Jan 20, 2021
Keeping remote workers at the center of the action

Video conferencing and other communications technologies have been a lifeline for many during the Covid-19 pandemic. But they can exacerbate existing inequalities and create new ones. How can organizations help employees thrive in the post-Covid hybrid workforce of in-person and remote teams? Michael Peachey heads up the user experience (UX) group at RingCentral, which provides communications and collaboration tools and services. He says successful companies will fit the tools and tactics to the circumstances of their workers so remote doesn’t mean left out.  

Jan 13, 2021
How we can avoid the robot apocalypse

As AI and automation take on more and more sophisticated tasks, being human can look like a career liability. But not when you consider inherent advantages like our capacity to collaborate, create, and think critically. Jamie Merisotis, President and CEO of the Lumina Foundation and author of the new book Human Work in the Age of Smart Machines, explains the emerging ecosystem of jobs and how employers, educators, government, and the social sector can help workers prepare.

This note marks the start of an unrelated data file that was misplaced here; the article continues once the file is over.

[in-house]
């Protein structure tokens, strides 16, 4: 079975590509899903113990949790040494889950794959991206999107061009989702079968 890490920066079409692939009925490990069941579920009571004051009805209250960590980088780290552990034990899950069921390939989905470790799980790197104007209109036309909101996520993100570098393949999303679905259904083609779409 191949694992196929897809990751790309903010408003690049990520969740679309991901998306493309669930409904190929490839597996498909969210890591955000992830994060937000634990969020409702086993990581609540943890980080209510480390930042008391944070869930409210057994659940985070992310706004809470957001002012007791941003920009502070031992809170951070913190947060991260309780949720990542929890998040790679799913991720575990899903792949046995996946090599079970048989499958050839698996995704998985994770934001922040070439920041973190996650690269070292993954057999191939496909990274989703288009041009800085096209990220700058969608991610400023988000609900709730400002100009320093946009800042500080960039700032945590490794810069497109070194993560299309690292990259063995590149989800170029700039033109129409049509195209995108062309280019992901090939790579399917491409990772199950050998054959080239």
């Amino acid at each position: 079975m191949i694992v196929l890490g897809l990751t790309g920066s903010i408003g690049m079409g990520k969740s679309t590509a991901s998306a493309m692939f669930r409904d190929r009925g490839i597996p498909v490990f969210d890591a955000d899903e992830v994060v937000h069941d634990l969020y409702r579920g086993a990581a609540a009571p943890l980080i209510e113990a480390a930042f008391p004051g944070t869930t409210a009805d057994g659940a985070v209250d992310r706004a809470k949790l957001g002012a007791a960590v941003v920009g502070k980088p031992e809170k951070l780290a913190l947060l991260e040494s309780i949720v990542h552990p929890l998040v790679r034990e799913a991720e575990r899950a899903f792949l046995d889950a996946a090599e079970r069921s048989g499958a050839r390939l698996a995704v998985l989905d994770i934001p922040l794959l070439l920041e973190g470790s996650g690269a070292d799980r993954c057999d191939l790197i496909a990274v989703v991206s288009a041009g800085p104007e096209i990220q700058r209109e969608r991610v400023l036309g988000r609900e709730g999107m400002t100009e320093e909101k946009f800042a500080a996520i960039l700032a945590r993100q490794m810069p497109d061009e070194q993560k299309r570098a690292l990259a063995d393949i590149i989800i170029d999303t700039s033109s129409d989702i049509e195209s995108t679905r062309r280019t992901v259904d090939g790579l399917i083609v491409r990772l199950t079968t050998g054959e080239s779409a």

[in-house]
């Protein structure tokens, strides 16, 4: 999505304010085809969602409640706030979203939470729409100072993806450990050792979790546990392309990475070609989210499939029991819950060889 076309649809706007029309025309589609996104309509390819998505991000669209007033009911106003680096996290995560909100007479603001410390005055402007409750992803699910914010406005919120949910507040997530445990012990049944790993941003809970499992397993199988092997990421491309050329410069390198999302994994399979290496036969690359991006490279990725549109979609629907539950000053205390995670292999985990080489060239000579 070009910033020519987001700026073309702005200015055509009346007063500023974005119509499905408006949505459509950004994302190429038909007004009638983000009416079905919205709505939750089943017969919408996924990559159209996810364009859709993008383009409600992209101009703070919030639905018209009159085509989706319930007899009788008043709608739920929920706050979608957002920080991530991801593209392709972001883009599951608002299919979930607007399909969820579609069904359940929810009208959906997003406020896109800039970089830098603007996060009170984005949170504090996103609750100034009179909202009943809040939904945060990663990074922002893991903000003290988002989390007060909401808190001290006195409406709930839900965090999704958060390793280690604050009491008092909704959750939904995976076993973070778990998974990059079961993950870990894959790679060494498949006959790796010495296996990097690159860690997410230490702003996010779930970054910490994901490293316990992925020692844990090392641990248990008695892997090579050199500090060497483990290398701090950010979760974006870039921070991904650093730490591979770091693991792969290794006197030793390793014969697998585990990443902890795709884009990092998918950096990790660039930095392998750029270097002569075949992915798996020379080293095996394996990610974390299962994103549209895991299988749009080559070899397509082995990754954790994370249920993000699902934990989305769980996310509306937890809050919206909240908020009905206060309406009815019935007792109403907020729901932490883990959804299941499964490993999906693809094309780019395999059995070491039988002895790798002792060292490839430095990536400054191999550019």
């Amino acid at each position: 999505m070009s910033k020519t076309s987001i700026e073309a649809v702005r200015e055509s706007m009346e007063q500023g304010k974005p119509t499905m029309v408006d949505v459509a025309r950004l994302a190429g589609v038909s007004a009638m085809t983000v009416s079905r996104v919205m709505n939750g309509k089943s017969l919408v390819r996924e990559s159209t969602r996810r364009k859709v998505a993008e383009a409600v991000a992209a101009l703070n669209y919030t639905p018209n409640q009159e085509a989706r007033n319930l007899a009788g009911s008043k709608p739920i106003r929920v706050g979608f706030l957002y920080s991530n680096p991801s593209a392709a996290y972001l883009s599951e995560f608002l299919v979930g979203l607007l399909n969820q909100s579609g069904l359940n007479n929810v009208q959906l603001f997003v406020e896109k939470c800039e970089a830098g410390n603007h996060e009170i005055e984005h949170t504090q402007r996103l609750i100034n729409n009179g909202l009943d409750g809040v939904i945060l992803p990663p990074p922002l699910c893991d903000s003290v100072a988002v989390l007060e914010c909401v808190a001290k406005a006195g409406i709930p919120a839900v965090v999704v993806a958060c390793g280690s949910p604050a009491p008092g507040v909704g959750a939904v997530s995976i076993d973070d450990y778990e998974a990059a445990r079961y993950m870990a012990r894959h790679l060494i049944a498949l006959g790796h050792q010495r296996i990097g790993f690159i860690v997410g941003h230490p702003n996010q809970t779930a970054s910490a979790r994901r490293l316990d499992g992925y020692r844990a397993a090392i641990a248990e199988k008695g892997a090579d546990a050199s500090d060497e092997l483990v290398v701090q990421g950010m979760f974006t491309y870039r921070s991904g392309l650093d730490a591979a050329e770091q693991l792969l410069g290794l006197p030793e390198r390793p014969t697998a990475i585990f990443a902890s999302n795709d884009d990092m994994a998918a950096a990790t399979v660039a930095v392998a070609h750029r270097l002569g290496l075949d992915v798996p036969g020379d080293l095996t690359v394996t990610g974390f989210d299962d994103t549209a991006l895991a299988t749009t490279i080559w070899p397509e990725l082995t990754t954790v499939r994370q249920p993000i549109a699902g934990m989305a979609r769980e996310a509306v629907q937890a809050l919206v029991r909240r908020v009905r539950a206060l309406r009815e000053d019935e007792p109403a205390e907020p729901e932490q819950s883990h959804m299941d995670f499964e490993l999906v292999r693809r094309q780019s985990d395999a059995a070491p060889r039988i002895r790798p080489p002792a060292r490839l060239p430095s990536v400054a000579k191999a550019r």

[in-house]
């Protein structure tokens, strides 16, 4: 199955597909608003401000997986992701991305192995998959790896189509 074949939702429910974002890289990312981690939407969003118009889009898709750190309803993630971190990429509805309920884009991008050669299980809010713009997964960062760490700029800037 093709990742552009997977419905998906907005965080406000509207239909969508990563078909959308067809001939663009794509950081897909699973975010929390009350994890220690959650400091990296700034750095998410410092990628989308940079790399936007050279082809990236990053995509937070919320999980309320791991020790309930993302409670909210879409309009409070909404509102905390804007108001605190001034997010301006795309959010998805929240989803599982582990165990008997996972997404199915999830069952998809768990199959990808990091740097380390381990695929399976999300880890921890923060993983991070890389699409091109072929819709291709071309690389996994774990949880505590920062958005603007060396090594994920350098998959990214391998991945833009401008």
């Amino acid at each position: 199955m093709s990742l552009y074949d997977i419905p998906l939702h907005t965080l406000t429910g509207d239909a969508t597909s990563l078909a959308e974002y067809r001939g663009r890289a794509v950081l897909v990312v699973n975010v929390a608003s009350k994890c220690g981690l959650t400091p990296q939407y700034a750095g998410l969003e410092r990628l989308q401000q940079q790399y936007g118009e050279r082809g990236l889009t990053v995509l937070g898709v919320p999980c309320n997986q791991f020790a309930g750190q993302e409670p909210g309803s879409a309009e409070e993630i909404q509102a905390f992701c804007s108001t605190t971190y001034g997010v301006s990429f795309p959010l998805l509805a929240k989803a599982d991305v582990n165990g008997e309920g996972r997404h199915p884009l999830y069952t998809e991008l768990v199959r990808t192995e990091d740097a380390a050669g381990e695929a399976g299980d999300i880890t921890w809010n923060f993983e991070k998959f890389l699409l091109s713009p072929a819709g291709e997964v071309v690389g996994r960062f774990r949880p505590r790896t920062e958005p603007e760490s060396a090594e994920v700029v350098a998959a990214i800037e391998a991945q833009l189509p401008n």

Jan 08, 2021
Intermountain Healthcare: How Covid-19 catalyzes change

While hospitals battle on the frontlines of the Covid-19 pandemic, their business operations are adapting and evolving in ways that will outlast the coronavirus outbreak. Intermountain Healthcare’s roughly 40,000 employees staff some 200-plus businesses, from food service to operating rooms. The pandemic is accelerating the Utah-based non-profit’s adoption of telemedicine, digital platforms, and artificial intelligence. President and CEO, Marc Harrison discusses the company’s shift to remote work, employee support, re-skilling, and its efforts to address the crisis in healthcare affordability and access.